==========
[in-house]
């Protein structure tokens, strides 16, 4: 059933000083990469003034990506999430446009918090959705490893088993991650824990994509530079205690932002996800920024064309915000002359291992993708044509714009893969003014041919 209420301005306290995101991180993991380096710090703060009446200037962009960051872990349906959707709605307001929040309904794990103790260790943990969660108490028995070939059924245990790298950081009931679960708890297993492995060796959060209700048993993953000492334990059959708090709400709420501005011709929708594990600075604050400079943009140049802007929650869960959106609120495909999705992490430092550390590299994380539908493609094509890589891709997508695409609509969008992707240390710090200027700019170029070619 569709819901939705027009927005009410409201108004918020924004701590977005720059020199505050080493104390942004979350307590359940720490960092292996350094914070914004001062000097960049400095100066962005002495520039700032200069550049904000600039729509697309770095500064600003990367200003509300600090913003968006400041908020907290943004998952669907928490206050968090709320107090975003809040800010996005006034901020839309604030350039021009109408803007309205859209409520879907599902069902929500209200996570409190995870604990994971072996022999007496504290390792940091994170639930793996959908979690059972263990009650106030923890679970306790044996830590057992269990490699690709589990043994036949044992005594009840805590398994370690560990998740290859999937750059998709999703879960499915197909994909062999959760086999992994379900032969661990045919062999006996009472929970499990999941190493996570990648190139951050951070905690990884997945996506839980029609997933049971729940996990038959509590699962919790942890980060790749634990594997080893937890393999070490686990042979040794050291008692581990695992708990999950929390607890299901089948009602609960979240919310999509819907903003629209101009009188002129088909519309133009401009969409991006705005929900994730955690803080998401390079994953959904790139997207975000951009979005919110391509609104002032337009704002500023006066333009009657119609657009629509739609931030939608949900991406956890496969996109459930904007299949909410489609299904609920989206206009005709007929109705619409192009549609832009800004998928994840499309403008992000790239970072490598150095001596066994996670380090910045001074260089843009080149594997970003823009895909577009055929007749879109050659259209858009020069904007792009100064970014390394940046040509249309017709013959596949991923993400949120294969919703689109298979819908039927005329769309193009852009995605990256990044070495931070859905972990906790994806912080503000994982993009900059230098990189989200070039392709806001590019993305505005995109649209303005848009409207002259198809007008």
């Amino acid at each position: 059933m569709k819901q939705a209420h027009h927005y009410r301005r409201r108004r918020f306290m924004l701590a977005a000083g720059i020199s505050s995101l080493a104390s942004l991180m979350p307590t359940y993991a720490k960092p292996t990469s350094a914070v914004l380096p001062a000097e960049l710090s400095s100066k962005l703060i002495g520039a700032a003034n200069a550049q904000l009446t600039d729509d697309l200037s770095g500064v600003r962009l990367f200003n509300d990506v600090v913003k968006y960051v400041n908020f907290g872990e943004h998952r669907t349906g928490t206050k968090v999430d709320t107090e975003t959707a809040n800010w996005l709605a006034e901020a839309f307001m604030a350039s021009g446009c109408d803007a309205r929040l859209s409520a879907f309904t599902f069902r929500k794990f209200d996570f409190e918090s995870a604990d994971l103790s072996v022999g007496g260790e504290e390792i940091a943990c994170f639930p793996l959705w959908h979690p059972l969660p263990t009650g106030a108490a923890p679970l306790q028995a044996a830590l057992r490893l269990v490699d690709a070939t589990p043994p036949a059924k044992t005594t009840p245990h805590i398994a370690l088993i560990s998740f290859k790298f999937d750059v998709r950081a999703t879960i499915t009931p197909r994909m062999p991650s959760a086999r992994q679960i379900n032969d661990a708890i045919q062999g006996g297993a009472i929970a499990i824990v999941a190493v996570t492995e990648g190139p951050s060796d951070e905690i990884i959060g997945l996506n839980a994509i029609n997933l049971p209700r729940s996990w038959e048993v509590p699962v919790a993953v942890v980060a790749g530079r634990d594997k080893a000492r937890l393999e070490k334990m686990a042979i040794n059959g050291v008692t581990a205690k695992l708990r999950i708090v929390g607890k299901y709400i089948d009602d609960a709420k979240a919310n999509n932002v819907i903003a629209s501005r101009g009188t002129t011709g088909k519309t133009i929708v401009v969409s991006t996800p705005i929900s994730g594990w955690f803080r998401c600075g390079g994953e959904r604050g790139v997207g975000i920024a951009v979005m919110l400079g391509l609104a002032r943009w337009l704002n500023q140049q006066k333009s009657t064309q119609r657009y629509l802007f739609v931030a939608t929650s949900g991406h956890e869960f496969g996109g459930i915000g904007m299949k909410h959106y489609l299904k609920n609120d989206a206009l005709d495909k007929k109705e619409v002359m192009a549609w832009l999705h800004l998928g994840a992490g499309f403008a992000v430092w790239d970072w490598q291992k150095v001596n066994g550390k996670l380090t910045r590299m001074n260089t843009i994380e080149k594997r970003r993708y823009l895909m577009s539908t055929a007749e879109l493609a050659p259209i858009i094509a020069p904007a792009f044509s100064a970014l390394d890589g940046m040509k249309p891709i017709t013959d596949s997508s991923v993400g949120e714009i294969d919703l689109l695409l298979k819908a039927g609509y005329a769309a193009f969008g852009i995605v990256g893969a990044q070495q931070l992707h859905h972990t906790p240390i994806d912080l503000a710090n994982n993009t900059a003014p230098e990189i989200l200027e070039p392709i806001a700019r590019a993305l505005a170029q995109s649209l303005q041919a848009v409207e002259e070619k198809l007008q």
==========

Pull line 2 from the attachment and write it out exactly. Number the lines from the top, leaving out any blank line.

């Protein structure tokens, strides 16, 4: 059933000083990469003034990506999430446009918090959705490893088993991650824990994509530079205690932002996800920024064309915000002359291992993708044509714009893969003014041919 209420301005306290995101991180993991380096710090703060009446200037962009960051872990349906959707709605307001929040309904794990103790260790943990969660108490028995070939059924245990790298950081009931679960708890297993492995060796959060209700048993993953000492334990059959708090709400709420501005011709929708594990600075604050400079943009140049802007929650869960959106609120495909999705992490430092550390590299994380539908493609094509890589891709997508695409609509969008992707240390710090200027700019170029070619 569709819901939705027009927005009410409201108004918020924004701590977005720059020199505050080493104390942004979350307590359940720490960092292996350094914070914004001062000097960049400095100066962005002495520039700032200069550049904000600039729509697309770095500064600003990367200003509300600090913003968006400041908020907290943004998952669907928490206050968090709320107090975003809040800010996005006034901020839309604030350039021009109408803007309205859209409520879907599902069902929500209200996570409190995870604990994971072996022999007496504290390792940091994170639930793996959908979690059972263990009650106030923890679970306790044996830590057992269990490699690709589990043994036949044992005594009840805590398994370690560990998740290859999937750059998709999703879960499915197909994909062999959760086999992994379900032969661990045919062999006996009472929970499990999941190493996570990648190139951050951070905690990884997945996506839980029609997933049971729940996990038959509590699962919790942890980060790749634990594997080893937890393999070490686990042979040794050291008692581990695992708990999950929390607890299901089948009602609960979240919310999509819907903003629209101009009188002129088909519309133009401009969409991006705005929900994730955690803080998401390079994953959904790139997207975000951009979005919110391509609104002032337009704002500023006066333009009657119609657009629509739609931030939608949900991406956890496969996109459930904007299949909410489609299904609920989206206009005709007929109705619409192009549609832009800004998928994840499309403008992000790239970072490598150095001596066994996670380090910045001074260089843009080149594997970003823009895909577009055929007749879109050659259209858009020069904007792009100064970014390394940046040509249309017709013959596949991923993400949120294969919703689109298979819908039927005329769309193009852009995605990256990044070495931070859905972990906790994806912080503000994982993009900059230098990189989200070039392709806001590019993305505005995109649209303005848009409207002259198809007008």